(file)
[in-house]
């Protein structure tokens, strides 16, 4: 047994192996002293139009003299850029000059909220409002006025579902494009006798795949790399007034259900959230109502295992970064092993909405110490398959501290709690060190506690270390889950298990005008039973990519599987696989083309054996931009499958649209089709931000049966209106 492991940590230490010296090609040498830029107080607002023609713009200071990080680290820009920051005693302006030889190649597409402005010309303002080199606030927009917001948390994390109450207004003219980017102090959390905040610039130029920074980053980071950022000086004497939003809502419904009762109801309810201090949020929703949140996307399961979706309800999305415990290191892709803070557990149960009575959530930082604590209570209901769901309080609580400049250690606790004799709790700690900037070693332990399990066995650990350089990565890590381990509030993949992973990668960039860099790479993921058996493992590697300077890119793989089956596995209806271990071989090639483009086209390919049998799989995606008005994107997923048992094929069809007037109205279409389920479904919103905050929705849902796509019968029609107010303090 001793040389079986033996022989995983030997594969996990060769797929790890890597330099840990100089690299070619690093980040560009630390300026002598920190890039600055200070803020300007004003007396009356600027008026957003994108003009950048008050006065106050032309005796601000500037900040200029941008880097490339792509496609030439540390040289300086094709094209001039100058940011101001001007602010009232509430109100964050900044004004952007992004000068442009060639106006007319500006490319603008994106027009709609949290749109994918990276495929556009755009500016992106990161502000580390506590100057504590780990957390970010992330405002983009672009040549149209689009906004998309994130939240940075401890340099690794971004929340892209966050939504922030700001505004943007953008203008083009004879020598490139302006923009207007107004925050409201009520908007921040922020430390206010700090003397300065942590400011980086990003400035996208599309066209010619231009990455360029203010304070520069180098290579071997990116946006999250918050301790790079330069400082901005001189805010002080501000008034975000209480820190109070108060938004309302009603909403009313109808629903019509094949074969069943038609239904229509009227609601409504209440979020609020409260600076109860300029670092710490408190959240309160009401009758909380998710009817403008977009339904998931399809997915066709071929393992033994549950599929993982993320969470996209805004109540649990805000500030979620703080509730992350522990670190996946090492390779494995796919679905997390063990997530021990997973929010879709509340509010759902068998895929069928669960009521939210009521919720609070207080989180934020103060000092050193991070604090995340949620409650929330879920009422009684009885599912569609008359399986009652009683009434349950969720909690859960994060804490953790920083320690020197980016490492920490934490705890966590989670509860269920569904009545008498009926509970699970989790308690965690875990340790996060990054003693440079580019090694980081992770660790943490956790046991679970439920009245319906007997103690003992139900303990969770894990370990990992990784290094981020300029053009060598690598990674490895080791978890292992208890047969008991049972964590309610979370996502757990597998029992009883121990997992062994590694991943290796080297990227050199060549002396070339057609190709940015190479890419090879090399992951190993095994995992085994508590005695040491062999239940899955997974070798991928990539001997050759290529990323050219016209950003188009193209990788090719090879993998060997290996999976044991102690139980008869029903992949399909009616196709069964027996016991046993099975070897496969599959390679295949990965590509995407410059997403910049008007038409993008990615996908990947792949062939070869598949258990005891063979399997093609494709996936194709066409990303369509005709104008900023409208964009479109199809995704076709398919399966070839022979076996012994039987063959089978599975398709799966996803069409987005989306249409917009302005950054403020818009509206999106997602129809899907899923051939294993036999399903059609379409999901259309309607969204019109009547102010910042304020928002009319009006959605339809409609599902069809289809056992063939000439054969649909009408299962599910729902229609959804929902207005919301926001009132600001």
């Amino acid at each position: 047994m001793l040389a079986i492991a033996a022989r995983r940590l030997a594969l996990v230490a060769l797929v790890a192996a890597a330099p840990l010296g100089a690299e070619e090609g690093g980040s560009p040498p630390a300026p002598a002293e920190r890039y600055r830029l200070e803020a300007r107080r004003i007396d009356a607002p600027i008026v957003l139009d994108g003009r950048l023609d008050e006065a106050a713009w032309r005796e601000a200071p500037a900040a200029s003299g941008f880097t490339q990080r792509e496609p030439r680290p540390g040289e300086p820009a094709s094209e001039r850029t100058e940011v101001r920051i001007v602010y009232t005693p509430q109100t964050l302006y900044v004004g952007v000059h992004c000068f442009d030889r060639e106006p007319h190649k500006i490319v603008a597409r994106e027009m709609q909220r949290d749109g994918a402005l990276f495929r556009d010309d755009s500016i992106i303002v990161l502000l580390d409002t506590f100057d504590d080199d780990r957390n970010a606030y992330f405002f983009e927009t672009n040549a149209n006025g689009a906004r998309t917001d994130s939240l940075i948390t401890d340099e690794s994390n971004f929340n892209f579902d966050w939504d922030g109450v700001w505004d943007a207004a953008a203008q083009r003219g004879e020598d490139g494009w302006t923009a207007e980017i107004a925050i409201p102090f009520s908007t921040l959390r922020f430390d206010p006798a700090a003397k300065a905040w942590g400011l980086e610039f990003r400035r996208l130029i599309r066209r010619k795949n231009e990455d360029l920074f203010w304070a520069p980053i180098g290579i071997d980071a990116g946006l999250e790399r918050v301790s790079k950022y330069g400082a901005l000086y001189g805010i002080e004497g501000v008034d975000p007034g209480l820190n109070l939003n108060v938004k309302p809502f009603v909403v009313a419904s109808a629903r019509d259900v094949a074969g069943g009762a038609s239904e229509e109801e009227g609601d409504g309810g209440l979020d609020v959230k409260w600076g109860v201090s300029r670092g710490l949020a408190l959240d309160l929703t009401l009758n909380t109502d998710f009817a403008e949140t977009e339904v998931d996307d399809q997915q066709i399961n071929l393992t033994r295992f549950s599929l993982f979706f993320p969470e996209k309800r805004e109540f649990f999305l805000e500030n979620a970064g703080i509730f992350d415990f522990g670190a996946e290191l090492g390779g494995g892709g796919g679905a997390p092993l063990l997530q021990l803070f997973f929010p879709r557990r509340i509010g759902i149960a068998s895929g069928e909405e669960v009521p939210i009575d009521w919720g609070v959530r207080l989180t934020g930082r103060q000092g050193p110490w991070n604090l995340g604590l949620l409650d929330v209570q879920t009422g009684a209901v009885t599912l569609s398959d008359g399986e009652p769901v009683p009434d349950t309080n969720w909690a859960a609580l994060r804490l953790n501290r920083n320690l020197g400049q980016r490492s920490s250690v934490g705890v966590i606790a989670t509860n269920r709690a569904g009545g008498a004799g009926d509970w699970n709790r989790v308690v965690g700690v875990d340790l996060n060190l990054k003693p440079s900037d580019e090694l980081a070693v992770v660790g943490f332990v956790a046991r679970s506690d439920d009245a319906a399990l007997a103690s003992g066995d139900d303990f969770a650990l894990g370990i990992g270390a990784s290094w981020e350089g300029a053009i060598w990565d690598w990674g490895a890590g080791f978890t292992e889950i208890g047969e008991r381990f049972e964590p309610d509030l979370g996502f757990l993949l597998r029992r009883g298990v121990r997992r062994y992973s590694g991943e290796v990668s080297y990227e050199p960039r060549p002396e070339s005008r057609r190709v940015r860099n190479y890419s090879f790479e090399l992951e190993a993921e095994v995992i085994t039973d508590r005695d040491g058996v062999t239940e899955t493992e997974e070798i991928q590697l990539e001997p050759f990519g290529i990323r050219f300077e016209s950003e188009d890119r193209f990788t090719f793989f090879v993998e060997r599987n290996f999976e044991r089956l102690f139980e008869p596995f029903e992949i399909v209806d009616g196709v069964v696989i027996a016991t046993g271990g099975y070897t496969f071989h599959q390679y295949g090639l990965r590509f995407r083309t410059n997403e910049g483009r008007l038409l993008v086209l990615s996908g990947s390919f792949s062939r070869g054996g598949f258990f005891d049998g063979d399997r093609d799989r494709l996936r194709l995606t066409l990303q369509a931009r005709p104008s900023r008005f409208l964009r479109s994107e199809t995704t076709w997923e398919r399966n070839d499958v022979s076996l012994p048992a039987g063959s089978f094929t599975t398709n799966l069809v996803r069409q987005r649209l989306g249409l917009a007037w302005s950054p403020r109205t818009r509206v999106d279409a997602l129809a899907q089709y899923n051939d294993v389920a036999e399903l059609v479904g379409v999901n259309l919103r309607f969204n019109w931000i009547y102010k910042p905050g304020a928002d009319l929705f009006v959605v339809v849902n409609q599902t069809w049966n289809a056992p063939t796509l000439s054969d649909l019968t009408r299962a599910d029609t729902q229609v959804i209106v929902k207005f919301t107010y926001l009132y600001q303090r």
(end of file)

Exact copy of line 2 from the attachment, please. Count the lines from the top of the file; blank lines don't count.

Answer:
């Protein structure tokens, strides 16, 4: 047994192996002293139009003299850029000059909220409002006025579902494009006798795949790399007034259900959230109502295992970064092993909405110490398959501290709690060190506690270390889950298990005008039973990519599987696989083309054996931009499958649209089709931000049966209106 492991940590230490010296090609040498830029107080607002023609713009200071990080680290820009920051005693302006030889190649597409402005010309303002080199606030927009917001948390994390109450207004003219980017102090959390905040610039130029920074980053980071950022000086004497939003809502419904009762109801309810201090949020929703949140996307399961979706309800999305415990290191892709803070557990149960009575959530930082604590209570209901769901309080609580400049250690606790004799709790700690900037070693332990399990066995650990350089990565890590381990509030993949992973990668960039860099790479993921058996493992590697300077890119793989089956596995209806271990071989090639483009086209390919049998799989995606008005994107997923048992094929069809007037109205279409389920479904919103905050929705849902796509019968029609107010303090 001793040389079986033996022989995983030997594969996990060769797929790890890597330099840990100089690299070619690093980040560009630390300026002598920190890039600055200070803020300007004003007396009356600027008026957003994108003009950048008050006065106050032309005796601000500037900040200029941008880097490339792509496609030439540390040289300086094709094209001039100058940011101001001007602010009232509430109100964050900044004004952007992004000068442009060639106006007319500006490319603008994106027009709609949290749109994918990276495929556009755009500016992106990161502000580390506590100057504590780990957390970010992330405002983009672009040549149209689009906004998309994130939240940075401890340099690794971004929340892209966050939504922030700001505004943007953008203008083009004879020598490139302006923009207007107004925050409201009520908007921040922020430390206010700090003397300065942590400011980086990003400035996208599309066209010619231009990455360029203010304070520069180098290579071997990116946006999250918050301790790079330069400082901005001189805010002080501000008034975000209480820190109070108060938004309302009603909403009313109808629903019509094949074969069943038609239904229509009227609601409504209440979020609020409260600076109860300029670092710490408190959240309160009401009758909380998710009817403008977009339904998931399809997915066709071929393992033994549950599929993982993320969470996209805004109540649990805000500030979620703080509730992350522990670190996946090492390779494995796919679905997390063990997530021990997973929010879709509340509010759902068998895929069928669960009521939210009521919720609070207080989180934020103060000092050193991070604090995340949620409650929330879920009422009684009885599912569609008359399986009652009683009434349950969720909690859960994060804490953790920083320690020197980016490492920490934490705890966590989670509860269920569904009545008498009926509970699970989790308690965690875990340790996060990054003693440079580019090694980081992770660790943490956790046991679970439920009245319906007997103690003992139900303990969770894990370990990992990784290094981020300029053009060598690598990674490895080791978890292992208890047969008991049972964590309610979370996502757990597998029992009883121990997992062994590694991943290796080297990227050199060549002396070339057609190709940015190479890419090879090399992951190993095994995992085994508590005695040491062999239940899955997974070798991928990539001997050759290529990323050219016209950003188009193209990788090719090879993998060997290996999976044991102690139980008869029903992949399909009616196709069964027996016991046993099975070897496969599959390679295949990965590509995407410059997403910049008007038409993008990615996908990947792949062939070869598949258990005891063979399997093609494709996936194709066409990303369509005709104008900023409208964009479109199809995704076709398919399966070839022979076996012994039987063959089978599975398709799966996803069409987005989306249409917009302005950054403020818009509206999106997602129809899907899923051939294993036999399903059609379409999901259309309607969204019109009547102010910042304020928002009319009006959605339809409609599902069809289809056992063939000439054969649909009408299962599910729902229609959804929902207005919301926001009132600001």